“It’s reasonable to think that he will want out and that his people will start pressing to get him out,” Beck said. “If you’re the Boston Celtics and you’re still sitting on that cache of picks and players, you are sitting so perfectly to make that kind of deal. Arguably, given Anthony Davis’ talent and his age, this should be the best package we’ve seen in, I don’t know, decades. It should be the kind of package that blows you away. The kind of package people thought they wanted to see Boston do for Paul George or Jimmy Butler.

It figures to be an interesting season in Boston. The addition of Gordon Hayward fortified a top-seeded roster, while dismal seasons by the Nets (who will fork over their 2018 first-round pick) and Lakers (who owe Boston their ’18 pick if it falls between Nos. 2 and 5) will help the Celtics continue to build for the future. In addition, rival executives expect Boston to be keeping close tabs on New Orleans, which is entering a critical season. The Pelicans are committed to seeing if an Anthony Davis-DeMarcus Cousins frontcourt can work, but if the season goes awry, it’s widely believed the Celtics will make a strong run at Davis, who is under contract through 2020.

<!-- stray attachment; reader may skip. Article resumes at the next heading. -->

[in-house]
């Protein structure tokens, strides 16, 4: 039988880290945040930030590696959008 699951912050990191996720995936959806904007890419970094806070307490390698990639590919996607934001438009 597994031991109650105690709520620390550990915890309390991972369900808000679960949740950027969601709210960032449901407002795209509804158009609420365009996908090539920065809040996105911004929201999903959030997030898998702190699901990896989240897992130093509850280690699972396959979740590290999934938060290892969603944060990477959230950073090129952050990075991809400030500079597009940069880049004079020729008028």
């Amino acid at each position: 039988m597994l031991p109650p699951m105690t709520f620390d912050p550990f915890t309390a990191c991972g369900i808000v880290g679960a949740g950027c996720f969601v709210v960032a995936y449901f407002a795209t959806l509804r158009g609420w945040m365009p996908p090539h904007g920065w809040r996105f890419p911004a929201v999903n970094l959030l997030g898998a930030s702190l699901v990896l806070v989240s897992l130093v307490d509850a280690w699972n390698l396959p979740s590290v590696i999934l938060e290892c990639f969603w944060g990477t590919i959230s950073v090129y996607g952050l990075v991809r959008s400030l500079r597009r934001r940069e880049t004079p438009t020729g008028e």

New Orleans coach Alvin Gentry laughed at those who would believe they might pry AD away from NOLA. “No,” said Gentry. “Let me tell you, I learned a long time ago — and this is my 28th year in the league — that you don’t trade great for good, no matter how many you get. Having one great player really makes your team better than having three good players. And they’ve proven that. I can go all the way back to the Charles Barkley trade (from Philadelphia to Phoenix for Jeff Hornacek, Andrew Lang and Tim Perry) and the Kareem (Abdul-Jabbar) trade (from Milwaukee with Walt Wesley to the Lakers for Dave Meyers, Junior Bridgeman, Brian Winters and Len Elmore).